It is time we solve this mystery once and for all!

If you are baking cakes or making pakoras, there are chances that you have been introduced to both baking powder and baking soda. But the question is, how do we differentiate among the two? They are both look the same and have an eerily similar appearance that does not make the job any easier!

However, the Culinary Gods above have not abandoned us. There are distinctions between baking powder and baking soda and how they are used in different recipes as well as remedies for common issues around the house. 

So here’s presenting, baking soda and baking powder, in a new light and distinction, just for you!

What is the Main Difference?

If you paid attention in your Chemistry class, then this distinction will be easy to understand. Baking powder already has a built-in acidic element while baking soda needs an external acidic component to get it humming.

However, they are used for the same function – as rising agents. 

What is Baking Soda Made Of?

Also known as Sodium Bicarbonate, baking soda has high acidic content that immediately reacts when mixed with warm water or exposed to heat. 

Thanks to its volatile reaction, baking soda is a quick trick one applies to rise the food item. 

What is Baking Powder Made of?

As discussed, Baking Powder has baking soda and acidic medium with a hint of starch 

In fact, Baking Powder = Baking Soda + Acidic Medium + Corn Starch.

Know the Difference, Again!

Baking PowderBaking Soda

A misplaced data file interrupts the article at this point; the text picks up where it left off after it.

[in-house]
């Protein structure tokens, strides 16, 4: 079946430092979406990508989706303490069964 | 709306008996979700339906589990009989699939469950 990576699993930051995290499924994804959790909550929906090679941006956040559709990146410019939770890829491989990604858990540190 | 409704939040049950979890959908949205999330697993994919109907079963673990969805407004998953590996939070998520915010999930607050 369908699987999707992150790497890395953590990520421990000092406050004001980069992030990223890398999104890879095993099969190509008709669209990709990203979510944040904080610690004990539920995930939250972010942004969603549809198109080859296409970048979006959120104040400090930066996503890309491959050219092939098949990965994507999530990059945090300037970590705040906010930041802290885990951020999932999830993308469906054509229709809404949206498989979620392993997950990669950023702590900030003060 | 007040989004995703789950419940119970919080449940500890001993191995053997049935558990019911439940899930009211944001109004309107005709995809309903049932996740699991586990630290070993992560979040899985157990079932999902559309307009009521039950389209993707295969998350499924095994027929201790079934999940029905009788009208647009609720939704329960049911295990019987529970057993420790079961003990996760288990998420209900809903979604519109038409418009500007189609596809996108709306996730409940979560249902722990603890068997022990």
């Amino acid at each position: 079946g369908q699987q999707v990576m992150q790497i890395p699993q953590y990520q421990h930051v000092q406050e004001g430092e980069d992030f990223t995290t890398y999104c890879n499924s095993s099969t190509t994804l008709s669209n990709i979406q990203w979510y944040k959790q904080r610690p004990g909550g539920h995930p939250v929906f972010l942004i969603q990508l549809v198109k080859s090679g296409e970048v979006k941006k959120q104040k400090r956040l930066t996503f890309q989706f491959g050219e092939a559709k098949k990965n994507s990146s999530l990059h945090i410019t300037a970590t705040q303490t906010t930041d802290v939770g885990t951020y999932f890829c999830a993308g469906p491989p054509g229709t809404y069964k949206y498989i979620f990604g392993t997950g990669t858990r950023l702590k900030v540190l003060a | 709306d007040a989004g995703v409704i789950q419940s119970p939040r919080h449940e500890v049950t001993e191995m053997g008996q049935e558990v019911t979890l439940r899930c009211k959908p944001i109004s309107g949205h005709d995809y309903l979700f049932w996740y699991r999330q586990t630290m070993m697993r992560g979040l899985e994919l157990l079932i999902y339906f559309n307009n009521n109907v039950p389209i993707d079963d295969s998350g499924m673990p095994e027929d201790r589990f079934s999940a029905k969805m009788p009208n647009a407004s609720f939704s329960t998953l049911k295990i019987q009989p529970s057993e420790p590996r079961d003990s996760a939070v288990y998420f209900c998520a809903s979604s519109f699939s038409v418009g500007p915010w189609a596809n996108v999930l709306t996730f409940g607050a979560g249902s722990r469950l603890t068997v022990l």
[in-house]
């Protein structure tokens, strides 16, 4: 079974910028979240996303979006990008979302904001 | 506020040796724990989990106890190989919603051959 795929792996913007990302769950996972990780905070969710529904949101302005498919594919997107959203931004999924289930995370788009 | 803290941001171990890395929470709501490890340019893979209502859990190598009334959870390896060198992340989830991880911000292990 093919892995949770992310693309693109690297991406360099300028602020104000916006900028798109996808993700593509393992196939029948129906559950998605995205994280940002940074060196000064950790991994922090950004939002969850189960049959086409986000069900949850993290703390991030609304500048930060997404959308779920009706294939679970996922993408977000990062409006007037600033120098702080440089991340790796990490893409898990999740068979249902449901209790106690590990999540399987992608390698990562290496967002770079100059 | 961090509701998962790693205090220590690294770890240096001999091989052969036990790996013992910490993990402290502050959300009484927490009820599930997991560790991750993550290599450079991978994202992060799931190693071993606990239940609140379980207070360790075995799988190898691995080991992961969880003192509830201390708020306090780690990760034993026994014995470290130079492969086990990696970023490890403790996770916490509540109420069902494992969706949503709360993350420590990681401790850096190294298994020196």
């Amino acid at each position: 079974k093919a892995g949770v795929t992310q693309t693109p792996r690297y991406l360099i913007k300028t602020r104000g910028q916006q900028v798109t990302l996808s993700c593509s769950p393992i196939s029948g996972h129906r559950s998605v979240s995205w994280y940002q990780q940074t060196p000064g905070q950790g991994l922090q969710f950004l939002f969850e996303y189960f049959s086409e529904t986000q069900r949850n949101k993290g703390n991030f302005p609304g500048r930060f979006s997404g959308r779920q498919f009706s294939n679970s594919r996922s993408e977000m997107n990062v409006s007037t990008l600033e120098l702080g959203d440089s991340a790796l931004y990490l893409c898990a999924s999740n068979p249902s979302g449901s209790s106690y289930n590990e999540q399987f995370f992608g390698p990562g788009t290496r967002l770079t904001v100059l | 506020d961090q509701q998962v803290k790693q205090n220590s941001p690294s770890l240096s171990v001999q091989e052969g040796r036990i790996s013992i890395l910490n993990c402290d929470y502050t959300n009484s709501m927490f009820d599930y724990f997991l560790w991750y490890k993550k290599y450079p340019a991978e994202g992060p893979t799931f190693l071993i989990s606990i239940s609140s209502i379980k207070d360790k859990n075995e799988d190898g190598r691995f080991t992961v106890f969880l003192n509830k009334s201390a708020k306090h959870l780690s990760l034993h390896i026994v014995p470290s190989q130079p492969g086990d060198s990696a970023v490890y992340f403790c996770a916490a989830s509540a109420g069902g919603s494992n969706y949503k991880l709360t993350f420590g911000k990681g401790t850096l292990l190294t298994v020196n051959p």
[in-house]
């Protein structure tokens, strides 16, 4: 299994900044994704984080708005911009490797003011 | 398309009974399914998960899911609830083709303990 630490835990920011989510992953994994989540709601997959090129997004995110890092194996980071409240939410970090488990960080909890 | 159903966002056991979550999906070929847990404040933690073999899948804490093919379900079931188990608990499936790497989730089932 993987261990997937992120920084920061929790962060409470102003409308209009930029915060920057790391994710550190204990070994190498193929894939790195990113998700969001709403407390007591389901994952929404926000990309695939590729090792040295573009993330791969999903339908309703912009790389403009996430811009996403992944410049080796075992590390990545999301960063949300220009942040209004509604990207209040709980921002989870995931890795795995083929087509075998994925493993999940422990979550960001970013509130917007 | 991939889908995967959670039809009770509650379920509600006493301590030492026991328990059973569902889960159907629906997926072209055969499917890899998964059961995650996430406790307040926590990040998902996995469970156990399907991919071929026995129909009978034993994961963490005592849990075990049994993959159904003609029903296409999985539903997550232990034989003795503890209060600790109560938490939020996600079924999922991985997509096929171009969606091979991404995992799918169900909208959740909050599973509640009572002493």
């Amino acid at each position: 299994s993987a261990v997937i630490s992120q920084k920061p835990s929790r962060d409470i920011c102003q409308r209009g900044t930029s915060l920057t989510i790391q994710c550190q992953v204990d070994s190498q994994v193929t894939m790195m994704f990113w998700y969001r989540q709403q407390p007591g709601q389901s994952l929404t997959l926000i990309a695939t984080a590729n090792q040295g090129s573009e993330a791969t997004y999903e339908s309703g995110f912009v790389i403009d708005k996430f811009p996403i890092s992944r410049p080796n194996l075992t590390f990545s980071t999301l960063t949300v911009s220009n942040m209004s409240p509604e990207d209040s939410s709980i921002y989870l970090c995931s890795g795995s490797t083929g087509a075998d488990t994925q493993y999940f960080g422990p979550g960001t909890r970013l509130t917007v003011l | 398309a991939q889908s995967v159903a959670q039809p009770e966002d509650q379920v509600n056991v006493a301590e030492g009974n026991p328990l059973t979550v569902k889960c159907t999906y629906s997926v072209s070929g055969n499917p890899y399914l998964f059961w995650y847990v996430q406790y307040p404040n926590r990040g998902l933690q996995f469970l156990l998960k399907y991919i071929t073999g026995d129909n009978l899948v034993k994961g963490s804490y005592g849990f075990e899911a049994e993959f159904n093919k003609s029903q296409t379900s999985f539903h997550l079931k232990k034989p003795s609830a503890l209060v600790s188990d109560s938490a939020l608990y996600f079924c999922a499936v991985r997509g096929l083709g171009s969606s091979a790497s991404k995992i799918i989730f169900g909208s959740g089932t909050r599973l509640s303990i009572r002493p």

The finger test: Simply press your finger into a lump of baking powder and rub it between your thumb and your forefinger. Brush it off and you will observe a thin white film on your fingers. The finger test: Simply press your finger into a lump of baking powder and rub it between your thumb and your forefinger.  Brush it off and you will observe no white film on your fingers, they are devoid of any white residue.
Add warm water and you will start seeing bubbles as it is starting to ferment. Add warm water and you will see no reaction. However, if you add an acidic medium along with it, then you will observe a reaction. 


Baking Soda: Since this is a highly reactive compound, it is used to make pakoras and cookies to bring in that instant lift and fluffiness to the food item. So for quick instead recipes, you know what to reach for. 

Baking Powder: It is a 2-part reactive compound. For instance, if you mix it with warm water while making a cake, it might rise up a bit. However, the real magic comes into play later when you pop the cake into the oven and the soda reacts with the heat to give it that soft, fluffy and spongy rise.

Fun Facts!

Time for some fun facts.

In case you are wondering whether you can substitute a baking soda for a baking powder and vice-versa, the answer is a 100% yep!

1 tsp Baking Powder = 1 tsp Baking Soda + 1 tsp Lemon Juice

1 tsp Baking Soda = 3 tsp Baking Powder

Clearly, baking soda is much stronger than the baking powder. 

Final Takeaway

Baking powder and baking soda are an important part of your kitchen and almost every palate in the world. 

Hope this blog helped you understand the tiny, yet important difference between Baking Powder and Baking Soda. No more calling home or looking for the label on the box!

You are now an expert! 

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